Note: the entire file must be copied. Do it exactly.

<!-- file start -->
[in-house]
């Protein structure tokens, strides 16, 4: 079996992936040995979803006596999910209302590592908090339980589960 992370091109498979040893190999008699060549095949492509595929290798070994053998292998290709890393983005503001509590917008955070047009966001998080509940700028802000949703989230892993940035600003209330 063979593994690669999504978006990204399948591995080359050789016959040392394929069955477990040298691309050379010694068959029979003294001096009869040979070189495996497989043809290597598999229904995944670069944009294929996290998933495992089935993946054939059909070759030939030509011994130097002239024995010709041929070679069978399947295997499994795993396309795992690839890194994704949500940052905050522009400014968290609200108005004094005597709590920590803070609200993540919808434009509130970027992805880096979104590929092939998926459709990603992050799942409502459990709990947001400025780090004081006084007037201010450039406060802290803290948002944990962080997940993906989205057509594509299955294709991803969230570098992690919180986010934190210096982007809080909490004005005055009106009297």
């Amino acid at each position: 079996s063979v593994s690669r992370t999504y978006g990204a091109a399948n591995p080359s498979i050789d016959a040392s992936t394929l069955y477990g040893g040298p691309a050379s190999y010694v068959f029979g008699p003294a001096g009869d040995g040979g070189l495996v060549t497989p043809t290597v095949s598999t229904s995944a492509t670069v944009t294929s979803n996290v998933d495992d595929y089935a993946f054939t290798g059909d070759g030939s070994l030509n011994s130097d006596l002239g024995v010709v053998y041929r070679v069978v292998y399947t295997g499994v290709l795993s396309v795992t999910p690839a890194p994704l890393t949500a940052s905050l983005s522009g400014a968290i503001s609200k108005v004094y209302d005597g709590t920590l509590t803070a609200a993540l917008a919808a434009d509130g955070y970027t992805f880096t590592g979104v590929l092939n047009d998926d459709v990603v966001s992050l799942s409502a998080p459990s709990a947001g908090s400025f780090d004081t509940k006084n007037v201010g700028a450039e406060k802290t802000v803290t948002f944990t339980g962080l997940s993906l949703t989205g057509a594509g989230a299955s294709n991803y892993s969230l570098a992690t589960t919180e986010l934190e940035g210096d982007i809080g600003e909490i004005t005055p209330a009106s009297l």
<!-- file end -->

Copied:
[in-house]
């Protein structure tokens, strides 16, 4: 079996992936040995979803006596999910209302590592908090339980589960 992370091109498979040893190999008699060549095949492509595929290798070994053998292998290709890393983005503001509590917008955070047009966001998080509940700028802000949703989230892993940035600003209330 063979593994690669999504978006990204399948591995080359050789016959040392394929069955477990040298691309050379010694068959029979003294001096009869040979070189495996497989043809290597598999229904995944670069944009294929996290998933495992089935993946054939059909070759030939030509011994130097002239024995010709041929070679069978399947295997499994795993396309795992690839890194994704949500940052905050522009400014968290609200108005004094005597709590920590803070609200993540919808434009509130970027992805880096979104590929092939998926459709990603992050799942409502459990709990947001400025780090004081006084007037201010450039406060802290803290948002944990962080997940993906989205057509594509299955294709991803969230570098992690919180986010934190210096982007809080909490004005005055009106009297």
């Amino acid at each position: 079996s063979v593994s690669r992370t999504y978006g990204a091109a399948n591995p080359s498979i050789d016959a040392s992936t394929l069955y477990g040893g040298p691309a050379s190999y010694v068959f029979g008699p003294a001096g009869d040995g040979g070189l495996v060549t497989p043809t290597v095949s598999t229904s995944a492509t670069v944009t294929s979803n996290v998933d495992d595929y089935a993946f054939t290798g059909d070759g030939s070994l030509n011994s130097d006596l002239g024995v010709v053998y041929r070679v069978v292998y399947t295997g499994v290709l795993s396309v795992t999910p690839a890194p994704l890393t949500a940052s905050l983005s522009g400014a968290i503001s609200k108005v004094y209302d005597g709590t920590l509590t803070a609200a993540l917008a919808a434009d509130g955070y970027t992805f880096t590592g979104v590929l092939n047009d998926d459709v990603v966001s992050l799942s409502a998080p459990s709990a947001g908090s400025f780090d004081t509940k006084n007037v201010g700028a450039e406060k802290t802000v803290t948002f944990t339980g962080l997940s993906l949703t989205g057509a594509g989230a299955s294709n991803y892993s969230l570098a992690t589960t919180e986010l934190e940035g210096d982007i809080g600003e909490i004005t005055p209330a009106s009297l």